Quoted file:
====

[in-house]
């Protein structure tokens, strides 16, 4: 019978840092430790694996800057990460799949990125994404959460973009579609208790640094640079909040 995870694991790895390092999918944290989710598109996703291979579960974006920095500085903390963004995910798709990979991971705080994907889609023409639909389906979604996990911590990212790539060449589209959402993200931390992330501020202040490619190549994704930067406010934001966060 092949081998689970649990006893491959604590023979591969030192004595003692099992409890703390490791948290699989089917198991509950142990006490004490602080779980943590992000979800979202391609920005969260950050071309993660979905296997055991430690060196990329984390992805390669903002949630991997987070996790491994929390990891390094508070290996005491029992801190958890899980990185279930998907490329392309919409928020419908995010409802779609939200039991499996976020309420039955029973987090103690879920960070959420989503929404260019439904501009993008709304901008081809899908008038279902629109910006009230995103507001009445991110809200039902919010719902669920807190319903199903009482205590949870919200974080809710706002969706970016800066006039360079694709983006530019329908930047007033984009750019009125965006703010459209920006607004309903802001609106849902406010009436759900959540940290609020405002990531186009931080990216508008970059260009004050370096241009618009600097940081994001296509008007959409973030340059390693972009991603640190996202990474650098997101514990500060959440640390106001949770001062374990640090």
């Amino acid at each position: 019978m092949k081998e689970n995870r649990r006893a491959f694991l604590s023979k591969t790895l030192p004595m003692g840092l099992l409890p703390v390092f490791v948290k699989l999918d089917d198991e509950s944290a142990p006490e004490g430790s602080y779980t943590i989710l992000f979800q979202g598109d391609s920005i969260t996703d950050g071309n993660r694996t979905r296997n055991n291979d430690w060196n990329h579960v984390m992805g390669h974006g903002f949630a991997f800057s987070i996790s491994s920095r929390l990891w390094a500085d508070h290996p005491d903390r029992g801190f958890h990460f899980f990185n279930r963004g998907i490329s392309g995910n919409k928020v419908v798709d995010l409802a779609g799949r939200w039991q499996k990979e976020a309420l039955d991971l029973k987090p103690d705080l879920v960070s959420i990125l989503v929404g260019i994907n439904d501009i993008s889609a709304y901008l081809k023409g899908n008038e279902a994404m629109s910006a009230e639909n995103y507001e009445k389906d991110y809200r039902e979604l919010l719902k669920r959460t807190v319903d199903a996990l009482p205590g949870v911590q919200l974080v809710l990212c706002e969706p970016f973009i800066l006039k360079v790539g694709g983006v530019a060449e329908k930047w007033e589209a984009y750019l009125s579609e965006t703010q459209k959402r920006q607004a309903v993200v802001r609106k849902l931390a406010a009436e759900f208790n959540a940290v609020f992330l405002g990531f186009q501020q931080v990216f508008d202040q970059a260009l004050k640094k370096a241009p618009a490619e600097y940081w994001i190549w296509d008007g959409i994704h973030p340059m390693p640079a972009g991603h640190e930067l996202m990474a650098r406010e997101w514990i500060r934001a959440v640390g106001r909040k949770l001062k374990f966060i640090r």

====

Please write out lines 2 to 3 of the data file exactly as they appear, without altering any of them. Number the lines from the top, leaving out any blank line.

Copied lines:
């Protein structure tokens, strides 16, 4: 019978840092430790694996800057990460799949990125994404959460973009579609208790640094640079909040 995870694991790895390092999918944290989710598109996703291979579960974006920095500085903390963004995910798709990979991971705080994907889609023409639909389906979604996990911590990212790539060449589209959402993200931390992330501020202040490619190549994704930067406010934001966060 092949081998689970649990006893491959604590023979591969030192004595003692099992409890703390490791948290699989089917198991509950142990006490004490602080779980943590992000979800979202391609920005969260950050071309993660979905296997055991430690060196990329984390992805390669903002949630991997987070996790491994929390990891390094508070290996005491029992801190958890899980990185279930998907490329392309919409928020419908995010409802779609939200039991499996976020309420039955029973987090103690879920960070959420989503929404260019439904501009993008709304901008081809899908008038279902629109910006009230995103507001009445991110809200039902919010719902669920807190319903199903009482205590949870919200974080809710706002969706970016800066006039360079694709983006530019329908930047007033984009750019009125965006703010459209920006607004309903802001609106849902406010009436759900959540940290609020405002990531186009931080990216508008970059260009004050370096241009618009600097940081994001296509008007959409973030340059390693972009991603640190996202990474650098997101514990500060959440640390106001949770001062374990640090």
């Amino acid at each position: 019978m092949k081998e689970n995870r649990r006893a491959f694991l604590s023979k591969t790895l030192p004595m003692g840092l099992l409890p703390v390092f490791v948290k699989l999918d089917d198991e509950s944290a142990p006490e004490g430790s602080y779980t943590i989710l992000f979800q979202g598109d391609s920005i969260t996703d950050g071309n993660r694996t979905r296997n055991n291979d430690w060196n990329h579960v984390m992805g390669h974006g903002f949630a991997f800057s987070i996790s491994s920095r929390l990891w390094a500085d508070h290996p005491d903390r029992g801190f958890h990460f899980f990185n279930r963004g998907i490329s392309g995910n919409k928020v419908v798709d995010l409802a779609g799949r939200w039991q499996k990979e976020a309420l039955d991971l029973k987090p103690d705080l879920v960070s959420i990125l989503v929404g260019i994907n439904d501009i993008s889609a709304y901008l081809k023409g899908n008038e279902a994404m629109s910006a009230e639909n995103y507001e009445k389906d991110y809200r039902e979604l919010l719902k669920r959460t807190v319903d199903a996990l009482p205590g949870v911590q919200l974080v809710l990212c706002e969706p970016f973009i800066l006039k360079v790539g694709g983006v530019a060449e329908k930047w007033e589209a984009y750019l009125s579609e965006t703010q459209k959402r920006q607004a309903v993200v802001r609106k849902l931390a406010a009436e759900f208790n959540a940290v609020f992330l405002g990531f186009q501020q931080v990216f508008d202040q970059a260009l004050k640094k370096a241009p618009a490619e600097y940081w994001i190549w296509d008007g959409i994704h973030p340059m390693p640079a972009g991603h640190e930067l996202m990474a650098r406010e997101w514990i500060r934001a959440v640390g106001r909040k949770l001062k374990f966060i640090r």